Washington banks will soon be turning thumbs down on any non-customers who want to cash checks.
Starting Sept. 16, U.S. Bank of Washington and KeyBank will require non-customers who submit checks for cashing to place their thumbprint on the back before receiving any money.
Officials from other banks said they will adopt similar policies in upcoming months, after customer-education efforts and the completion of trials in other states.
“Thumbprint signatures will help protect our customers from fraud by serving as a deterrent for thieves who attempt to cash stolen or forged checks drawn on U.S. Bank,” said Vice President Doug Kidder.
The American Bankers Association says check fraud cost the industry $815 million in 1993.
In states where thumbprints are being taken, loss rates have plummeted 40 percent to 80 percent, the Washington Bankers Association says.
U.S. Bank is among the institutions that have tried the thumbprinting elsewhere. Although Kidder said it is too early to determine how successful the program has been, he said bank customers are not put off by the policy.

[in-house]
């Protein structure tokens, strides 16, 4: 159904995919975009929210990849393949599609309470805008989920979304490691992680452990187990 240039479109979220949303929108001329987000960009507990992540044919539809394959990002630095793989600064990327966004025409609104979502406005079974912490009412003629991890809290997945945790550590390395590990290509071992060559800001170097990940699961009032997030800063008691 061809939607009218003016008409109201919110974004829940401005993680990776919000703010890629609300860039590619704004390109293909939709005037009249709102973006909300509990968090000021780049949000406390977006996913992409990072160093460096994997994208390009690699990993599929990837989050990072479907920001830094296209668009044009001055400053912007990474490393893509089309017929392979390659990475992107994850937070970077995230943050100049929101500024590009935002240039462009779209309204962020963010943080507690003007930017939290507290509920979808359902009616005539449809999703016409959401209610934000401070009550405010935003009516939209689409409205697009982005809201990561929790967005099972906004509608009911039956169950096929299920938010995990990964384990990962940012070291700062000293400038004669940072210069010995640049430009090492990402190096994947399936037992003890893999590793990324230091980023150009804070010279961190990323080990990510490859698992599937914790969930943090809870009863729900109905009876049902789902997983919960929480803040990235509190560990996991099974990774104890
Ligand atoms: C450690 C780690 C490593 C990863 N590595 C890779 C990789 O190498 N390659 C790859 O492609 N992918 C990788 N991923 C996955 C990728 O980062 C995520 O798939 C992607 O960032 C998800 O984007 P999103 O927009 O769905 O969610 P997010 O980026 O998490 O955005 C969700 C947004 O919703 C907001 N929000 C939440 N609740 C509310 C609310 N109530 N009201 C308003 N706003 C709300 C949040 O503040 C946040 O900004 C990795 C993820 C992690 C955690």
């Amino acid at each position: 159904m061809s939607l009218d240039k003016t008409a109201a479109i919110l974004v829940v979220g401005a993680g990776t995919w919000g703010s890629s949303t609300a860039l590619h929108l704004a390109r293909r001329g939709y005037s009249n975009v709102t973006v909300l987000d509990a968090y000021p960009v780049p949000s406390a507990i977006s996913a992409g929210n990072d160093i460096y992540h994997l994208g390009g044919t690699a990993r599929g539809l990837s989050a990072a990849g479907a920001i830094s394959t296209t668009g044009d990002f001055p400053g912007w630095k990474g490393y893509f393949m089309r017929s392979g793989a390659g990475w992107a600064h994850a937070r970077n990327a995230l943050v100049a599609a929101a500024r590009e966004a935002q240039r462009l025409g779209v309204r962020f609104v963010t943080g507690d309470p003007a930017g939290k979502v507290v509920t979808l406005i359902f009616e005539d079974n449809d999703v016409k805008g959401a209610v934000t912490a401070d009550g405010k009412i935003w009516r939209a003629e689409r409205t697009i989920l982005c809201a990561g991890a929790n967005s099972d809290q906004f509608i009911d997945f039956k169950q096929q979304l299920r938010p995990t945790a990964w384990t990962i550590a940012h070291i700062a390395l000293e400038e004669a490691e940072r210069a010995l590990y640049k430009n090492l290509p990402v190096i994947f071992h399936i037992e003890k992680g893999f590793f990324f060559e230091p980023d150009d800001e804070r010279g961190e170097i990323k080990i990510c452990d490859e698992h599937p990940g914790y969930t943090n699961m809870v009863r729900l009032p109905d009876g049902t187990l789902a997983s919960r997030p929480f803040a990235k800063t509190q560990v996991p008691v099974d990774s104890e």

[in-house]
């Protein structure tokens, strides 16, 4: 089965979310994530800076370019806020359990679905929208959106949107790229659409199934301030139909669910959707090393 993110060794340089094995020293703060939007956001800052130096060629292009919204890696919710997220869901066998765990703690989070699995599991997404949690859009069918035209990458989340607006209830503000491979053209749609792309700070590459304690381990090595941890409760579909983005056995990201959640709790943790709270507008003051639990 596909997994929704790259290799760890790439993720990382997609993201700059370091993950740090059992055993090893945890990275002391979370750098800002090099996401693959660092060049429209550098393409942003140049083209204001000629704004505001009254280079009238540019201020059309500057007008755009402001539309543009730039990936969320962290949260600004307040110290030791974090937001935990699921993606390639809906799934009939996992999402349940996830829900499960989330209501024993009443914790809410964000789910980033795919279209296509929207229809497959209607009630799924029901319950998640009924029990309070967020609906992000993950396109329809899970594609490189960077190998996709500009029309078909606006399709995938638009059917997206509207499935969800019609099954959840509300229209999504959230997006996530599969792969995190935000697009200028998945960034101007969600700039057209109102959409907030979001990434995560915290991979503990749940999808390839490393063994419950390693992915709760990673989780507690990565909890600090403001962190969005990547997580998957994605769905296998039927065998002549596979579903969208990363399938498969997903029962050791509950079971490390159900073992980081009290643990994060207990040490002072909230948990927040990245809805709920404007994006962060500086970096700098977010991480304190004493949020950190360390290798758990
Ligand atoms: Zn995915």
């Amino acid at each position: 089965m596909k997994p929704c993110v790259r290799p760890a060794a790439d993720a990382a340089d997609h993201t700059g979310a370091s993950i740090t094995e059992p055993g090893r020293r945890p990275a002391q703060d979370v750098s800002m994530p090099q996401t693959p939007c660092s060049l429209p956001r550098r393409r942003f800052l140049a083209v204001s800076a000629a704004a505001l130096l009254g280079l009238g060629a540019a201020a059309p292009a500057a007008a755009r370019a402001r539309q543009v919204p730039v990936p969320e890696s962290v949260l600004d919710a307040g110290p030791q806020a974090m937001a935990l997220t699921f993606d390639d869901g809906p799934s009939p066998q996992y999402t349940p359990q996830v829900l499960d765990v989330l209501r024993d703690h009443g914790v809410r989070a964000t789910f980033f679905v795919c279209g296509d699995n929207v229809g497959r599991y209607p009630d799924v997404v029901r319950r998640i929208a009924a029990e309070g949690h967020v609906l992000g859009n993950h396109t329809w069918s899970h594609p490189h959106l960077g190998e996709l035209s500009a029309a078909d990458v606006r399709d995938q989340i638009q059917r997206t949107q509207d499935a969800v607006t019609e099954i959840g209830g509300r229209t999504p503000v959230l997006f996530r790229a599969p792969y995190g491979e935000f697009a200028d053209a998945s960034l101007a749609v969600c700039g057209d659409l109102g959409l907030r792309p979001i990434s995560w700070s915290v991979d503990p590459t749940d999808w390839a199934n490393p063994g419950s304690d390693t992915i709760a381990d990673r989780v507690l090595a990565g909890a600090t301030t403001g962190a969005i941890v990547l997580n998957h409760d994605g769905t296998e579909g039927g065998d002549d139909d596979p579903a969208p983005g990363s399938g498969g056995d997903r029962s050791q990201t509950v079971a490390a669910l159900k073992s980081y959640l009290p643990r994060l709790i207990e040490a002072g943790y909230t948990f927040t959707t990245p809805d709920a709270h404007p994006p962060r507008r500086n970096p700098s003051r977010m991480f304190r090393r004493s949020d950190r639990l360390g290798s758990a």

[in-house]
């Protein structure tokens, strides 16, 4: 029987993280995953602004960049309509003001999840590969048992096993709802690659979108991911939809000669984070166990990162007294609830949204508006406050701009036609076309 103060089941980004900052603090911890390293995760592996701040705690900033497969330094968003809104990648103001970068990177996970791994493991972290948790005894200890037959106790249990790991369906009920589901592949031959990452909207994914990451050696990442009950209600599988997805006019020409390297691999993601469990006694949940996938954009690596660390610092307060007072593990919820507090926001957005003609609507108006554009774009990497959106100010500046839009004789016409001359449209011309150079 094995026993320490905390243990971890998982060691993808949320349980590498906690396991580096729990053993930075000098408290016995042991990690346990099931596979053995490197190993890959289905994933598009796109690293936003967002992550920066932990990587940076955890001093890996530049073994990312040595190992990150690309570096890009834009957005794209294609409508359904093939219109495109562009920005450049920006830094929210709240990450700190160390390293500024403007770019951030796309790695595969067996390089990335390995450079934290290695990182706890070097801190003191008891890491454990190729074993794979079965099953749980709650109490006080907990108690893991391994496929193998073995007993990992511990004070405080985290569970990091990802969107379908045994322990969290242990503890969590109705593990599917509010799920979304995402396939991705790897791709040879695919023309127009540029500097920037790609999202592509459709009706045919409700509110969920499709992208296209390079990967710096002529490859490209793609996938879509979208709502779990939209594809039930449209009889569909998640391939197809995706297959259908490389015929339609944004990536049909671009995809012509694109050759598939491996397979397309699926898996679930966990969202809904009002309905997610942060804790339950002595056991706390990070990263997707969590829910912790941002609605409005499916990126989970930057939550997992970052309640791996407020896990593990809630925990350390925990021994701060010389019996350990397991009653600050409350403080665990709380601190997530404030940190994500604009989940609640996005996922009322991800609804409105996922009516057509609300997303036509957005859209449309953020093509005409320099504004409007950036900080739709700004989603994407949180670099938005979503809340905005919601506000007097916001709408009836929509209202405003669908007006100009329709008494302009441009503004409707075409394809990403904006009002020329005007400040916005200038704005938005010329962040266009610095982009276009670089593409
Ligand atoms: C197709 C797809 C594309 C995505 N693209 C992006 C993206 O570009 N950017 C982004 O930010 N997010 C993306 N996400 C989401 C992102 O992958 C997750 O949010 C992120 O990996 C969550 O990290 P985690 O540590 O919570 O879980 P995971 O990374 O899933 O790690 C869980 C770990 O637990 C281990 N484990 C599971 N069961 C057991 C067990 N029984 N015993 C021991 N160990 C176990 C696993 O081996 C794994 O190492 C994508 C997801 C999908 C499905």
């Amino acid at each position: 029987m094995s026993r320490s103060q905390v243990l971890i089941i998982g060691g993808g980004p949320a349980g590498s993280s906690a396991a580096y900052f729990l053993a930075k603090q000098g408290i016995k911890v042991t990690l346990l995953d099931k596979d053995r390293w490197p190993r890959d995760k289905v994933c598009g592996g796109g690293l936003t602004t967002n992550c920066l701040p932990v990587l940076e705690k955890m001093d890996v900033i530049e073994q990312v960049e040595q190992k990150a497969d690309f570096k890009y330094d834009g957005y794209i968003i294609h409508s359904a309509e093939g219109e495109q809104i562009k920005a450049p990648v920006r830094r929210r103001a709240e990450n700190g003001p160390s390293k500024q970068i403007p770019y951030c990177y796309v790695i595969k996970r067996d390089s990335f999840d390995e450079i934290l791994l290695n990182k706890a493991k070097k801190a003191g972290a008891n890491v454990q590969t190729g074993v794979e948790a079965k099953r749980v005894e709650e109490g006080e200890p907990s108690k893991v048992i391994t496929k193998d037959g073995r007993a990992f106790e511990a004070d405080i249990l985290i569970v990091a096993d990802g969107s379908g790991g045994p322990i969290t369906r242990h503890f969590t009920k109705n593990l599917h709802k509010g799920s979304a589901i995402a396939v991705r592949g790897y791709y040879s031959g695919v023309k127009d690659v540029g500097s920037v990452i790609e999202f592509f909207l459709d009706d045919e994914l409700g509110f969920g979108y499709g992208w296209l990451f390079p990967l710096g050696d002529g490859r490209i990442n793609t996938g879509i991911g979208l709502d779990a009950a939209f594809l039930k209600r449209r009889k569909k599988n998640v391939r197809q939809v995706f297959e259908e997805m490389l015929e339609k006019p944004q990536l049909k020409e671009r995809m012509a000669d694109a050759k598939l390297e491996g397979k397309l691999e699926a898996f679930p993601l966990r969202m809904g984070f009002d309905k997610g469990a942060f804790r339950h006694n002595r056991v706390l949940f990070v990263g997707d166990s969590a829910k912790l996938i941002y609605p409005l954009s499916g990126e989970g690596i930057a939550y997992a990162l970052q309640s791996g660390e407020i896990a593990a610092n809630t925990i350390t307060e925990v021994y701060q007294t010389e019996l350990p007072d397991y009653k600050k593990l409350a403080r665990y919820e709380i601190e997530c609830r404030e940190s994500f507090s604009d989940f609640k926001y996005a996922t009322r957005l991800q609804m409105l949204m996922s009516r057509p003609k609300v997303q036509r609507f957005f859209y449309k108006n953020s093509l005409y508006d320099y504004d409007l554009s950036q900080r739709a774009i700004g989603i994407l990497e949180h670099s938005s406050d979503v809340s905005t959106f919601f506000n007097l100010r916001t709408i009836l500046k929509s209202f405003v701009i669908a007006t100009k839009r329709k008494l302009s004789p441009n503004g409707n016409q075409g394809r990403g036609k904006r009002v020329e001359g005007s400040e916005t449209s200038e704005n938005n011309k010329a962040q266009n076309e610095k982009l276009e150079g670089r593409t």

“It’s almost like a non-event,” he said.
Kidder added that the inkpads used for printing cost only about $120 per branch - cheap compared with the losses that might be avoided.
The ink does not leave any residue on the hand or clothing, he said.
John Weber, Washington Trust vice president, is a member of the Washington Bankers Association committee coordinating the thumbprint program in the state.
The Spokane bank will institute thumbprinting by the end of the year, he said.
Weber said thumbprinting has become necessary as thieves and forgers have compromised drivers licenses and other forms of identification.
He stressed that thumbprints will not be retained in any database. They will be used only when found on a check cashed fraudulently.
“It’s not like a big brother thing,” agreed Wells Fargo spokesman Tom Unger.
He said that institution and recently acquired First Interstate Bank will start the print program Nov. 1. In other states where it is already in place, he said, “It’s done a lot to cut down on check fraud.”
If the banks discourage the paper-hangers, check-cashing services will be ready for them.
In fact, a manager at Check-X-Change in Spokane who did not want to be identified said her company’s security measures are superior to those used by the banks.
“We’ve been way ahead,” she said. “We’re very thorough.”